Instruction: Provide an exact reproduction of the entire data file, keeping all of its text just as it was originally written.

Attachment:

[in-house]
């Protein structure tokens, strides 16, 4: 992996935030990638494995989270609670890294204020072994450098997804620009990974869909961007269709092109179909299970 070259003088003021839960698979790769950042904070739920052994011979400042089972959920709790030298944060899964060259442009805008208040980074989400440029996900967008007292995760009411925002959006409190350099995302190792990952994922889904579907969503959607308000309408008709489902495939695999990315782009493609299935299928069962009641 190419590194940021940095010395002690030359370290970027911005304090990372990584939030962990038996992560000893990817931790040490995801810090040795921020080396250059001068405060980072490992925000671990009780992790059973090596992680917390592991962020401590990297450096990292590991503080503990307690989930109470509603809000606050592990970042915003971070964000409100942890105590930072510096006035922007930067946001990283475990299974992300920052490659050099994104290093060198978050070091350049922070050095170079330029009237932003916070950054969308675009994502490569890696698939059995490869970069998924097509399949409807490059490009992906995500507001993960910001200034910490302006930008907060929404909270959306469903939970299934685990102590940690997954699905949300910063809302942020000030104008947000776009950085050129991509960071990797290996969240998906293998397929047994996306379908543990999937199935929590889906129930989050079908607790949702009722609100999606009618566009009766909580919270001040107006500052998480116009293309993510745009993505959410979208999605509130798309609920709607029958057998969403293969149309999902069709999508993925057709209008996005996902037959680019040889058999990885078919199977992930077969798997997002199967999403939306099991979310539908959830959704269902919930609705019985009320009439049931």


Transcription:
[in-house]
């Protein structure tokens, strides 16, 4: 992996935030990638494995989270609670890294204020072994450098997804620009990974869909961007269709092109179909299970 070259003088003021839960698979790769950042904070739920052994011979400042089972959920709790030298944060899964060259442009805008208040980074989400440029996900967008007292995760009411925002959006409190350099995302190792990952994922889904579907969503959607308000309408008709489902495939695999990315782009493609299935299928069962009641 190419590194940021940095010395002690030359370290970027911005304090990372990584939030962990038996992560000893990817931790040490995801810090040795921020080396250059001068405060980072490992925000671990009780992790059973090596992680917390592991962020401590990297450096990292590991503080503990307690989930109470509603809000606050592990970042915003971070964000409100942890105590930072510096006035922007930067946001990283475990299974992300920052490659050099994104290093060198978050070091350049922070050095170079330029009237932003916070950054969308675009994502490569890696698939059995490869970069998924097509399949409807490059490009992906995500507001993960910001200034910490302006930008907060929404909270959306469903939970299934685990102590940690997954699905949300910063809302942020000030104008947000776009950085050129991509960071990797290996969240998906293998397929047994996306379908543990999937199935929590889906129930989050079908607790949702009722609100999606009618566009009766909580919270001040107006500052998480116009293309993510745009993505959410979208999605509130798309609920709607029958057998969403293969149309999902069709999508993925057709209008996005996902037959680019040889058999990885078919199977992930077969798997997002199967999403939306099991979310539908959830959704269902919930609705019985009320009439049931």